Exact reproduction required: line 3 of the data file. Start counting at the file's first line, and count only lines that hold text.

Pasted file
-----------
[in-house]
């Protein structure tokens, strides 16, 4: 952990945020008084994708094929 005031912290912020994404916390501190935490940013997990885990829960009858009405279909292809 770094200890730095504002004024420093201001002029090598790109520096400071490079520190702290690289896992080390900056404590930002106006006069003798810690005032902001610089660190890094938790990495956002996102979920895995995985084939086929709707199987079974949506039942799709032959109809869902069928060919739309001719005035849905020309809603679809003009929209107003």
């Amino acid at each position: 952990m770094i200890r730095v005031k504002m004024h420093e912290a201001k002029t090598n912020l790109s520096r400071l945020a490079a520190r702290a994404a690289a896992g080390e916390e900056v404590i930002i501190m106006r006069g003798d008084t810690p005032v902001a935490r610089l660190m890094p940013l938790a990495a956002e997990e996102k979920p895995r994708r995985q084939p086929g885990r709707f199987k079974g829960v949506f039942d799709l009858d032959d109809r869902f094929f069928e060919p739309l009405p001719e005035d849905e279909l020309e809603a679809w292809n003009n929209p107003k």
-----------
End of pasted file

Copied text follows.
């Amino acid at each position: 952990m770094i200890r730095v005031k504002m004024h420093e912290a201001k002029t090598n912020l790109s520096r400071l945020a490079a520190r702290a994404a690289a896992g080390e916390e900056v404590i930002i501190m106006r006069g003798d008084t810690p005032v902001a935490r610089l660190m890094p940013l938790a990495a956002e997990e996102k979920p895995r994708r995985q084939p086929g885990r709707f199987k079974g829960v949506f039942d799709l009858d032959d109809r869902f094929f069928e060919p739309l009405p001719e005035d849905e279909l020309e809603a679809w292809n003009n929209p107003k």